Later that day, a woman and her two children drowned near the boat ramp Danley described. Three days later, DHS filed a memorandum to the Supreme Court stating that if the Border Patrol had retained its original access to the park, its agents may have been able to rescue the three drowning migrants. The White House also blamed Texas officials for the deaths. Paxton called the loss of life in the Rio Grande tragic, stated that the fencing was established to prevent loss of life in the area, and claimed that the fence deters illegal crossing by routing migrants to safe and lawful entry ports.

On January 14, the Texas Military Department released a statement following its review of the circumstances and concluded that the migrants had already drowned by the time Border Patrol agents requested access to the site of the tragedy. 

In a 5-4 vote on January 22, the Supreme Court used a shadow docket—a procedure which can be employed in cases requiring immediate action—to lift the 5th Circuit’s injunction which had blocked border patrol agents from destroying the barriers. The move allowed federal agents to remove state-erected barriers. 

The 5th Circuit will hear arguments on February 7 regarding whether Border Patrol agents violated Texas law by cutting the razor-wire barrier, one of the key claims of Paxton’s lawsuit against DHS.

What’s next? 

Republican Rep. Chip Roy of Texas and others say Gov. Abbott has a constitutional obligation to defy the Supreme Court’s ruling. “This opinion is unconscionable and Texas should ignore it on behalf of the [Border Patrol] agents who will be put in a worse position by the opinion and the Biden administration’s policies,” Roy tweeted.

In fact, the one-page Supreme Court order does not prohibit the erection of additional barriers, but simply allows Border Patrol agents to destroy barriers when necessary. 

Still, some Democrats have called on Biden to seize the Texas National Guard. “Abbott is using the Texas Guard to defy a Supreme Court ruling,” former Rep. Beto O’Rourke wrote on January 24. “When Gov. Faubus did this in 1957, Eisenhower federalized the Arkansas Guard to ensure compliance with the law. Biden must follow this example of bold, decisive leadership to end this crisis before it gets worse.”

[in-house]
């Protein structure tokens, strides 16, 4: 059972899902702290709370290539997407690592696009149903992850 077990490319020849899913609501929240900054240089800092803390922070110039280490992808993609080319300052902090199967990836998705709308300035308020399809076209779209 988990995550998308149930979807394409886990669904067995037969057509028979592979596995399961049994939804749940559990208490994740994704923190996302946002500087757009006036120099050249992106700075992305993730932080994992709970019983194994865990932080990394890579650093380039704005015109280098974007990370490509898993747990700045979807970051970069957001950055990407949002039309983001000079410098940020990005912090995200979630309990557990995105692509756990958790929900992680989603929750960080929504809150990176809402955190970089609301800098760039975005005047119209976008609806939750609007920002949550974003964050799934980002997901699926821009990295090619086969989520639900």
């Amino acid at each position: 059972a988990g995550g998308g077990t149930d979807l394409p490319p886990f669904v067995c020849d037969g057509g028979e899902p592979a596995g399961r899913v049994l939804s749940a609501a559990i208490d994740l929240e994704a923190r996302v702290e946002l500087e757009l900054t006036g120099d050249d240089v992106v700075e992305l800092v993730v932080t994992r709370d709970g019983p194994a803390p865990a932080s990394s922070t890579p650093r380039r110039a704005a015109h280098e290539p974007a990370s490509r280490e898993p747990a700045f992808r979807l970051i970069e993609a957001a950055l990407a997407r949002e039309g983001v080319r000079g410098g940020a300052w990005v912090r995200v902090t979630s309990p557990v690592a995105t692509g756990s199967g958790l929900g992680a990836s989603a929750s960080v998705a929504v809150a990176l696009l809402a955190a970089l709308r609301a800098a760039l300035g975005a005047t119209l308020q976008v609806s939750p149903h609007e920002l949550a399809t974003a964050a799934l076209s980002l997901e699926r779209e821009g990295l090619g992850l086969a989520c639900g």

For now, a senior Customs and Border Protection official told Fox News on Friday that the Border Patrol is not planning to remove the razor wire except in emergencies. “If we need to access an area for emergency response, we will do so.”

In addition to the fencing dispute, DHS sued Abbott on January 3 on behalf of the state of Texas for recently signing a bill making illegal border crossings a state crime punishable by deportation, prosecution, or imprisonment. The suit argues that the bill is preempted by federal law, violates the Constitution, and should be declared invalid. “Under the Supremacy Clause of the Constitution and long standing Supreme Court precedent, states cannot adopt immigration laws that interfere with the framework enacted by Congress,” Associate Attorney General Vanita Gupta stated, calling the bill “clearly unconstitutional.”

Texas’ arguments may ultimately rest on the classification of the migrant crossings as an “invasion.” The upcoming court decision largely depends on the judges’ opinion of Abbott’s classification of the border situation as an “invasion.” The judges’ agreement with his terminology would make the governor more likely to win his case, and would also strengthen Paxton’s argument for his lawsuit.

The Supreme Court has never defined the word “invade.” However, under the Constitution, “invasion” has historically been interpreted to involve entry plus enmity—meaning illegal entry alone is insufficient to constitute an “invasion.”

Elias Ferenczy is a graduate of Covenant College, Covenant Theological Seminary, and World Journalism Institute. He currently lives in Washington, D.C.